Number of games seen: 6, plus 1 Home Run Derby
First game: July 2001
Most recent game: July 13, 2021 (All-Star Game)
PHOTO GALLERY at bottom of page
By: Cole Shoemaker
Written in 2012, updated in 2021, ratings updated yearly when necessary
Coors Field is one of those ballparks that everybody raves about, but you don’t really know why until you go.
So, here’s the funny thing about Coors Field: I think its most cited feature, the sweeping mountain vistas, are overrated because they are rarely spectacular and not visible from most seats. Only if you’re sitting (a) in the right place, (b) at the right time, (c) under the exact right conditions do you have one of the most aesthetically notable experiences in baseball. From most vantage points, and all vantage points the vast majority of the time, Coors Field’s interior visuals are pretty underwhelming.
But at the same time, it’s pretty damn hard not to like Coors Field.
I don’t know whether it’s the great fans, the nice ushers, or just the thin rocky mountain air, but it has that certain subjective feel that makes it a great place to watch a game. There’s also so little wrong with Coors Field objectively, it’s really hard to criticize.
Features fans don’t always cite—the local scene, the exterior, the sightlines, the brewery, the new Rooftop, the new video system shaped like a mountain, and various other little touches—are spectacular. The Rockies’ ballpark is so well-rounded, while possessing some exceptional amenities added during 2010s enhancements, most of which you have to be there to really “get.”
Before my first revisit in 2011, I remember thinking Coors Field was pretty overrated. Indeed, Coors Field doesn’t have the fantastic views or urban integration you would expect for such an outstanding location, primarily because of the way they chose to orient the ballpark. Integrating the mountain views into the ballpark down the left field line is fantastic in theory, but like I said, views like the ones pictured here are rare. We see the urban environment seep in at ballparks in Baltimore, Cleveland, Detroit, and Pittsburgh. Where’s the red brick of LoDo on the inside of Coors Field?
But everything about else about Coors Field continues to grow on me.
In stark contrast to some of the more contrived and gimmicky retro parks of the 2000s, it has a simple, uncluttered interior design that stands the test of time. Coors has many objective assets that seem to translate into it being the next Wrigley or Fenway, perhaps even more so than Camden Yards or the flashier retro parks.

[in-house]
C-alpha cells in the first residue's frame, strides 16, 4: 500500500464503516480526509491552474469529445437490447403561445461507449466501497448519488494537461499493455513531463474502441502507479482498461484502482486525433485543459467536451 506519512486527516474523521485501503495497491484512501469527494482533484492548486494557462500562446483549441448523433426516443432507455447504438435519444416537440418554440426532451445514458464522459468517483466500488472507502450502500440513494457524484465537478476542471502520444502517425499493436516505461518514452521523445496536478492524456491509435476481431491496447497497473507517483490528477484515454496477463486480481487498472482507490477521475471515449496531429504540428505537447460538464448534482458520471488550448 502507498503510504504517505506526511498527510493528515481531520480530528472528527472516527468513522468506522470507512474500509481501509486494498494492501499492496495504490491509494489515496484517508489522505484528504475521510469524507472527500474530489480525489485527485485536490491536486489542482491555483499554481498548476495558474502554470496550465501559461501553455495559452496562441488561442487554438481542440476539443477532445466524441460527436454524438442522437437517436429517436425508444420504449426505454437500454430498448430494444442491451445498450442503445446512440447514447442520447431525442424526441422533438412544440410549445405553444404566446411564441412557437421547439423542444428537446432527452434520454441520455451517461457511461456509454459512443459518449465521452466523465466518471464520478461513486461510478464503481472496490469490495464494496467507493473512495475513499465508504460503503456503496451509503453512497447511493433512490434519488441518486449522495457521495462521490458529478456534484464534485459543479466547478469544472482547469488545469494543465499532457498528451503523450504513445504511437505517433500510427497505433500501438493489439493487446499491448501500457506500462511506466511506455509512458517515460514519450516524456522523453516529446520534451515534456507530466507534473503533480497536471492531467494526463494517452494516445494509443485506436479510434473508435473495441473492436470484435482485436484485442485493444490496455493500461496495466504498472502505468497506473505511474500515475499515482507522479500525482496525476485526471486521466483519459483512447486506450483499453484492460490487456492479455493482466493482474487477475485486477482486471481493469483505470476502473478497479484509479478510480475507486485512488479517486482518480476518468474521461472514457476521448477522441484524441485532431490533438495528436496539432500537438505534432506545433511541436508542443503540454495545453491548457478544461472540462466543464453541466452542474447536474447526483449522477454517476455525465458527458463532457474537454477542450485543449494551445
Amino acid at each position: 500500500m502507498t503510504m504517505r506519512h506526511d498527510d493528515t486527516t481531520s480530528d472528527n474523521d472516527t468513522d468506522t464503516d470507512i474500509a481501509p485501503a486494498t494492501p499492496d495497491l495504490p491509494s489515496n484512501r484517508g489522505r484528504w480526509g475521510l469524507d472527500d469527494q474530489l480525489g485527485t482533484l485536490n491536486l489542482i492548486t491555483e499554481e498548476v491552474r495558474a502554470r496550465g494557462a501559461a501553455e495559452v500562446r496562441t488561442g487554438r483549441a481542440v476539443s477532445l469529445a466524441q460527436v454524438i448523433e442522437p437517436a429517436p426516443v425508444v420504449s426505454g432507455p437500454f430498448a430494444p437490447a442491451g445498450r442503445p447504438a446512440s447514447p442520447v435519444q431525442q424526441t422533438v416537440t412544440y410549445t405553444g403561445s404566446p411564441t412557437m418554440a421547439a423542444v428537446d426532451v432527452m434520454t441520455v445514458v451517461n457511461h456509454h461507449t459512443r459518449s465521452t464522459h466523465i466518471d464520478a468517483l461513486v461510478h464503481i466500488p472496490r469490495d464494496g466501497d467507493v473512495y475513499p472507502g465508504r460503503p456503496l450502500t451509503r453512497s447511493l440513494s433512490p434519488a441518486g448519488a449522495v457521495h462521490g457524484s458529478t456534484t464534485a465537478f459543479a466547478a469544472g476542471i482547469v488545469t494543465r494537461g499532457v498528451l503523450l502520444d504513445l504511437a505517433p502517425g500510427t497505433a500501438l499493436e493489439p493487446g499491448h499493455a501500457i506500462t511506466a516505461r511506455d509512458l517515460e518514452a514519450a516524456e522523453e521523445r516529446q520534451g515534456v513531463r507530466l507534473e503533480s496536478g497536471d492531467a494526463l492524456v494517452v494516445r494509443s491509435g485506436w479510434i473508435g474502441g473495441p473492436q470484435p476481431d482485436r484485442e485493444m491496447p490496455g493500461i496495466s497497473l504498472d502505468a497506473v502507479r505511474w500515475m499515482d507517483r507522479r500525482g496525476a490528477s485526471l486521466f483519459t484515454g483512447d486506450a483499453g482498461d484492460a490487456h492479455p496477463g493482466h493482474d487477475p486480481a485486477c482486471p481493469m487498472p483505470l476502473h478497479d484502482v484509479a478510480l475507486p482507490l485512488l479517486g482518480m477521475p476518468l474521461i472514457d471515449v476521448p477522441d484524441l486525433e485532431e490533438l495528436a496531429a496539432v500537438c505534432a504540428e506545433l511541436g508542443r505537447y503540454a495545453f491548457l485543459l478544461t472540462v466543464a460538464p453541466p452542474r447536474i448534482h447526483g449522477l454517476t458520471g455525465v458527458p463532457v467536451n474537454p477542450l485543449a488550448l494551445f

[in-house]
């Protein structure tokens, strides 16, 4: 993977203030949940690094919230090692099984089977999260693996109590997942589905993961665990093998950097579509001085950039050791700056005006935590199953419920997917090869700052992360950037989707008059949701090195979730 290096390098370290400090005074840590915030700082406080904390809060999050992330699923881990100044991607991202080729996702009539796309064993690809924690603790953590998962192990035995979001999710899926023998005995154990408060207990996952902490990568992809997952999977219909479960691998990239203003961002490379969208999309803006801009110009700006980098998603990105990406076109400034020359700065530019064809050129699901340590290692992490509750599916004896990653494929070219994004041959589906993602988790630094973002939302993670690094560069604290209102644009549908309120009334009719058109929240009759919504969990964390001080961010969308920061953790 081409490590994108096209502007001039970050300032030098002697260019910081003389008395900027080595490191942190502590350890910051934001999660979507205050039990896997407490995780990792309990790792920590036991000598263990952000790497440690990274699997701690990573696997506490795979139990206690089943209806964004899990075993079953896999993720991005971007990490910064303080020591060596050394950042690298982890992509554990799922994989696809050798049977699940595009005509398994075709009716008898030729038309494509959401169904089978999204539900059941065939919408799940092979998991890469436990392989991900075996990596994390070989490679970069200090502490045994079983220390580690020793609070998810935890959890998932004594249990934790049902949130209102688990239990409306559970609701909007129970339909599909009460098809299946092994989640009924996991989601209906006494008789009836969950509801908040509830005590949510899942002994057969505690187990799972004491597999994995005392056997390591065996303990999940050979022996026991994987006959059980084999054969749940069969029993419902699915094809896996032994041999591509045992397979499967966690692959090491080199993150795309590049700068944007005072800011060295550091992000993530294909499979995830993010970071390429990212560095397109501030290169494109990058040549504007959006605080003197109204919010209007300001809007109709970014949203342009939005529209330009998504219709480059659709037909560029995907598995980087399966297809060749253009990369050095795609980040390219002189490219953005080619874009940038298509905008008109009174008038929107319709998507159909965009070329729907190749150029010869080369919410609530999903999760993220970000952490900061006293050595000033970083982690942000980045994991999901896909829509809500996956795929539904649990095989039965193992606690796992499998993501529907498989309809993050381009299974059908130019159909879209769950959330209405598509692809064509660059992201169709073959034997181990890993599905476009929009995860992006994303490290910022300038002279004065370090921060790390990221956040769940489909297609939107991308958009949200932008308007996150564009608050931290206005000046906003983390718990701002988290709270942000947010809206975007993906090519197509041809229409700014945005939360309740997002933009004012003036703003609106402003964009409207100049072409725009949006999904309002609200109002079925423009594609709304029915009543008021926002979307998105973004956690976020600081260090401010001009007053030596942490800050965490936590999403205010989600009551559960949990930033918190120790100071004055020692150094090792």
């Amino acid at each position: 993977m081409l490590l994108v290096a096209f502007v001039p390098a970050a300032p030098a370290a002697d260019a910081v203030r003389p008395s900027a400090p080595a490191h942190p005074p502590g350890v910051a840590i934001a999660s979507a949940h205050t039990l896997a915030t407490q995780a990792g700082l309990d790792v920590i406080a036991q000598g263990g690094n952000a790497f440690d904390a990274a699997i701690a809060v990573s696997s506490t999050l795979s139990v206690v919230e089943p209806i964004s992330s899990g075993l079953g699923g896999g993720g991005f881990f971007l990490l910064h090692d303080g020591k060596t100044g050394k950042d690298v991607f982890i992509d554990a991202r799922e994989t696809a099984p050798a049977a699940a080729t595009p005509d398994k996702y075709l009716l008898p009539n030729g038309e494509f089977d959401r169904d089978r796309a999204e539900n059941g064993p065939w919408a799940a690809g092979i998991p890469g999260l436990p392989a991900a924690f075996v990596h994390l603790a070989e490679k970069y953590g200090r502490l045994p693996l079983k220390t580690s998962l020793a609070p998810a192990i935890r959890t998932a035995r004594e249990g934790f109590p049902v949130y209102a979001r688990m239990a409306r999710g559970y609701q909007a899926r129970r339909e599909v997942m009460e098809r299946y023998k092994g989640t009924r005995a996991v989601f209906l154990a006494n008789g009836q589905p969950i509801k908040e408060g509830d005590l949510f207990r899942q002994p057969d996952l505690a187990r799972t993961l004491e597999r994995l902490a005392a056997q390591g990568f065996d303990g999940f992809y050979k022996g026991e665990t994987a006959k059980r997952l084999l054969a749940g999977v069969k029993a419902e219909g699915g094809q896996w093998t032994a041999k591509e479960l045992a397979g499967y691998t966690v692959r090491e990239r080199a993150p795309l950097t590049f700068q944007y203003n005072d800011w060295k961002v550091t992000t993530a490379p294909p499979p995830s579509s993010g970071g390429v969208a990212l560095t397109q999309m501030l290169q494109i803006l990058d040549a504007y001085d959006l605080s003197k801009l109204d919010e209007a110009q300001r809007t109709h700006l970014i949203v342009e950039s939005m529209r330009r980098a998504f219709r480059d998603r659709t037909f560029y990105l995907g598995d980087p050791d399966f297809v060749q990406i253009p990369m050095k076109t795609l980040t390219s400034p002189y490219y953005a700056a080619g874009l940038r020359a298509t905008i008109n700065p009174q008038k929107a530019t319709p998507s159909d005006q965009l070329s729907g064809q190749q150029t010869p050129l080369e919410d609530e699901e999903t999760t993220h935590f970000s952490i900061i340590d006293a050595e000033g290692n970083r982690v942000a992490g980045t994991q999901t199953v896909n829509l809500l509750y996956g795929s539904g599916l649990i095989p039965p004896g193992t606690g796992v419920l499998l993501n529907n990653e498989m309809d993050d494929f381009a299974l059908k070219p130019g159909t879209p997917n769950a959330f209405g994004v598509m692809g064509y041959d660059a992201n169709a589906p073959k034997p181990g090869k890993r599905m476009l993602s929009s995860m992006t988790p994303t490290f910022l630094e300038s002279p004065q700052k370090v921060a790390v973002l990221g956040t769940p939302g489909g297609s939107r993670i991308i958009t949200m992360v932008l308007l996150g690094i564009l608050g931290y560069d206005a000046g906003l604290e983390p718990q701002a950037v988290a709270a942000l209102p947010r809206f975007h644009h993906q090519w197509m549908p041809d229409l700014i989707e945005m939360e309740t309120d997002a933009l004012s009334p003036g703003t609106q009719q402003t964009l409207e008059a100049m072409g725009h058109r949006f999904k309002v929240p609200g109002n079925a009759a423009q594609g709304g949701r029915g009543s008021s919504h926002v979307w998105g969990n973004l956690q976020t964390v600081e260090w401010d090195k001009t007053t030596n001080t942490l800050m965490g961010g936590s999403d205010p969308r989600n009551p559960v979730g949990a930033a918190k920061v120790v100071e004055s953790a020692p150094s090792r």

First off, Coors Field fits in with its surroundings unlike any other new ballpark. If you never went to one of the classic ballparks, you might romantically imagine how Tiger Stadium or Ebbets Field was part of the community, how by the end, it looked like it had been there forever.
You know how when you’re walking north on Jersey Street toward Fenway Park, you do a double take once you reach the stadium, because the structure is just so perfectly interwoven with the urban fabric? Or like when walking north on Clark toward Wrigley, the ballpark surprises you by how seamlessly it blends in with its surroundings?
Coors Field is the only modern-day MLB ballpark to present a similar sensibility on the outside. Mimicking the turn of the century red brick buildings nearby, Coors Field is one with LoDo.
Not only does it visually belong, but LoDo itself has a local bar and restaurant scene that rivals that of San Diego or Chicago. All things considered, the Rockies’ pad might have the best “setting” in the majors.
You couple this timeless feel and great local scene with a gorgeous exterior, and you have the makings an automatic gem. I’ve often expressed a low tolerance towards derivative brick facades, but this one is probably the best in baseball.
Second, the Rockies have been disciplined about enhancing Coors Field, somewhat like Progressive Field (1994) in Cleveland. Headlined by The Rooftop in the right field upper deck, the renovations are both fan friendly and in keeping with the park’s original character.
The final reason Coors Field has an upper hand among parks of its era is that it was the first retro park to functionally improve on what Camden had done. Unlike early modern-day throwback ballparks in Baltimore and Cleveland, we have an open main concourse with great field visibility, seats properly oriented toward the action down the lines, and all-around good sightlines.
At the end of the day, it seems to me that Coors Field really benefited from great timing. Derived from authenticity in 1995, it’s retro before the aesthetic became passé, free from contrivances or gimmicks. But at the same time, the architects fixed many of the functional flaws seen in Camden Yards and Progressive Field and established a template for the modern-day retro park.NEXT - Setting